The UK is quick to offer advice and criticism to African countries struggling with democracy. But a new slew of anti-democratic bills from the ... 'mother of parliaments' in the UK suggests that critics should search closer to home.
Ghana hardly struggles to sell itself to the rest of the world. Promoters pitch it with confidence as West Africa’s preferred investment destination and a launchpad to the sub-region’s more than 415 million people and the almost $680bn economy.
Home to about 31 million people, the majority of whom are youth, the country enjoys sociopolitical stability in a region characterised by turbulence. The economic prospects are bright, helping to attract the likes of Kjell Ingn Rokke, the Norwegian billionaire, and Vincent Bolloré into the $82bn economy. FDIs soared to about $2.7bn in 2020 and were projected to close last year at $3bn.
Ghana’s ‘deteriorating business climate’
But despite the impressive showing, businesses and diplomats complain about a deteriorating business climate. Compromised officials apply the laws unevenly and are more of a signal to the targets to meet the terms of individuals rather than for them to comply with laid requirements. They also point to political interferences and deep-rooted nepotism, favouritism and the harassment of genuine businesses. These fuel growing perceptions, and rightly so, that Ghana is gradually losing its reputation as a genuine business destination.
Already, frustrated diplomats and foreign firms have been fretting over the issue but not many are able to discuss it publicly. Most find that the implementation of regulations was fraught with challenges, with companies complaining that they get unequal treatment.
While these are not entirely peculiar to Ghana and other middle-income economies, the magnitude and the audacity are quite curious. In the midst of these, excessive borrowing to fund a buoyant expenditure appetite has bottled up fiscal pressures. The deficit doubled to 15.5% and the debt-to-GDP ratio was around 81% in 2020, putting the country at significant risk of debt distress, according to the World Bank. Inflation resumed an upward trajectory since May last year; it ended November at 12.2% – the highest since a rebased basket was introduced in August 2019.
Revenue mobilisation has also not impressed with the government missing targets in all its budget cycles since assuming office. This has created and sustained the obnoxious rent-seeking culture that questions the country’s enviable image in the eyes of investors.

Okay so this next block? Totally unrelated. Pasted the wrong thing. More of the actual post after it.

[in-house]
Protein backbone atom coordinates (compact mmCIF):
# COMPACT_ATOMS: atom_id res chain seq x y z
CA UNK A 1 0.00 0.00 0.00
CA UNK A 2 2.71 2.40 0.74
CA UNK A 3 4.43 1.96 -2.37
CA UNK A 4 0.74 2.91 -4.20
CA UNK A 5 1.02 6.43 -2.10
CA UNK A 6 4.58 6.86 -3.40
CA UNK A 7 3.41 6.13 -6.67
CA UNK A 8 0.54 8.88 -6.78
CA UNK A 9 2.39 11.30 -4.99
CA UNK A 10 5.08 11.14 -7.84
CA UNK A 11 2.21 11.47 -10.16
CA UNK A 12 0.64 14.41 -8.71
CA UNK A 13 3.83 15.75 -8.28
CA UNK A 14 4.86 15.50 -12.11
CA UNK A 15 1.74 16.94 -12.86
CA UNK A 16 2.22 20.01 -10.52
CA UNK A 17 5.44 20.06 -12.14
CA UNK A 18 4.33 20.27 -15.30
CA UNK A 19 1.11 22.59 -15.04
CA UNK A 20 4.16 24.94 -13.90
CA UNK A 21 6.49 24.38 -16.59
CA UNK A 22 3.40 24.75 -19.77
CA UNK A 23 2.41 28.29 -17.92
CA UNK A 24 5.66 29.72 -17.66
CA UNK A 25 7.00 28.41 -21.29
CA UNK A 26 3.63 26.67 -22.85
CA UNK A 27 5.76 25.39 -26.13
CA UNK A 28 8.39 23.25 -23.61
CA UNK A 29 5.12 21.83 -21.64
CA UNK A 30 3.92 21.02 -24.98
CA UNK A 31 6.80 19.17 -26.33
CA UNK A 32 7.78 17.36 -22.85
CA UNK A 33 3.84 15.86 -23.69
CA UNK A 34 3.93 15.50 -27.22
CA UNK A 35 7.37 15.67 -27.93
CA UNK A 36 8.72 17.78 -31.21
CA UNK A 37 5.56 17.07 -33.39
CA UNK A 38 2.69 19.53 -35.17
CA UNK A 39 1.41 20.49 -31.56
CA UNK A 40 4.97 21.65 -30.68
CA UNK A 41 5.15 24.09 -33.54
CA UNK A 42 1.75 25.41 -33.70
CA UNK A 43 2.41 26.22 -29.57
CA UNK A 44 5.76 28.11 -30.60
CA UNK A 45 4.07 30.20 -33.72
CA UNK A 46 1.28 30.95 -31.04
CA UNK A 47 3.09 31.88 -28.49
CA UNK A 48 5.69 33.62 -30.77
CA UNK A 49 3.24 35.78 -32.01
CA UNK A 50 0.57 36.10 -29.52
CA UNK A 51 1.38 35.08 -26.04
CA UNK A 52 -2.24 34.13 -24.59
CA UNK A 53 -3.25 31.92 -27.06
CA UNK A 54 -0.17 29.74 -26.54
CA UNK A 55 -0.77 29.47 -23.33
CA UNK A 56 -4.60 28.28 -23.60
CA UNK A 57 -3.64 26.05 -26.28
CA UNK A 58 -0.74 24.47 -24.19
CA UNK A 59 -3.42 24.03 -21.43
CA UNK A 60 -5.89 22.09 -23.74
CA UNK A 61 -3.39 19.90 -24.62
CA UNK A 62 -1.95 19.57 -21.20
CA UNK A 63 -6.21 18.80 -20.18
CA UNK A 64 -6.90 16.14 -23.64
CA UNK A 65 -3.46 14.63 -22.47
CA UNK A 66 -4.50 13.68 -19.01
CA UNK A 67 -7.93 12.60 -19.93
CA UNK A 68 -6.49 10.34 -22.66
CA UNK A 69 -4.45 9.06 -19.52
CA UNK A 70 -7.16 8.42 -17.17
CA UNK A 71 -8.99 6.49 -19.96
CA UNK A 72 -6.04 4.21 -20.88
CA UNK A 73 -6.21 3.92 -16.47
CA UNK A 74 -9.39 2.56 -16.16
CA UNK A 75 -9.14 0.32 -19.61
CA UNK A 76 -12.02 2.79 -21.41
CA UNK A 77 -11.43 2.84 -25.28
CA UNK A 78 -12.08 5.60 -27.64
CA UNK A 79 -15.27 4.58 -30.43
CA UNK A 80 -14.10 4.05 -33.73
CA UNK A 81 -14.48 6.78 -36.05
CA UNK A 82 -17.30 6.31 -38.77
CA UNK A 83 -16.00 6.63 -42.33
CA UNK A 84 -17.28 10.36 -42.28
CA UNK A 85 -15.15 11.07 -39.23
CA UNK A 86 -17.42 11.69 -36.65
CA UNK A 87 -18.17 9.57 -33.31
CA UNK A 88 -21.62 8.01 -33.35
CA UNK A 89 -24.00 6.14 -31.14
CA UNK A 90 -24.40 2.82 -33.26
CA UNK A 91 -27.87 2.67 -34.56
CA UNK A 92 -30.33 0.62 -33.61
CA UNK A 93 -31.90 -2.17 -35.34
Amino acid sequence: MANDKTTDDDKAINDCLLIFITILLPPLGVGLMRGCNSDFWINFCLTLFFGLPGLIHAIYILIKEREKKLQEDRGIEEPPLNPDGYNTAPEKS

The problem with the Ghana Revenue Authority
There is more. Revenue officers from the tax agency and the Ministry of Finance have become a special problem for businesses. Rampant audits and arbitrary fines are the order of the day for all sectors and those that seek the long haul of the process end up more bruised. As foreign multinationals with a reputation to keep, the situation has placed them in-between the demands of the Ghana Revenue Authority (GRA) officers and the need to keep to their standards.
The modus operandi is even more telling. After the submission of the annual reports, GRA officers often hunt down the targeted firms with further audits. Spurious findings and tax disputes are then communicated to these victims after which the harassment starts. More often than not, the conversation moves from official to informal and could descend to personal settlements that will suddenly undo a trumped-up crime initially purported to have been committed against the tax laws.
One senior executive said the “GRA is the worst of the rent-seekers” with the practice being widespread in the tax collection and administration body. “It is across all organisations, from junior officers up to the more senior stakeholders.”
The appointment of the leadership of the GRA is purely a political affair. Former and current top government appointees say this arrangement has meant that appointees to the revenue authority have political fathers whom they pay ‘homage’ to in order to ‘keep their backs.’
Nepotism is also an open secret in the government, and it is traceable to almost every position in the public service. Most of the sensitive positions are held by the President’s close family relations and while they may qualify, the practice obviously compromises proper scrutiny.
These should not be allowed to become the norm for one of Africa’s shining stars. While they may be more of a government than a national issue, how the authorities react could define the image of the party in the eyes of investors, and between now and the next elections in December 2024 should be enough to salvage the image.
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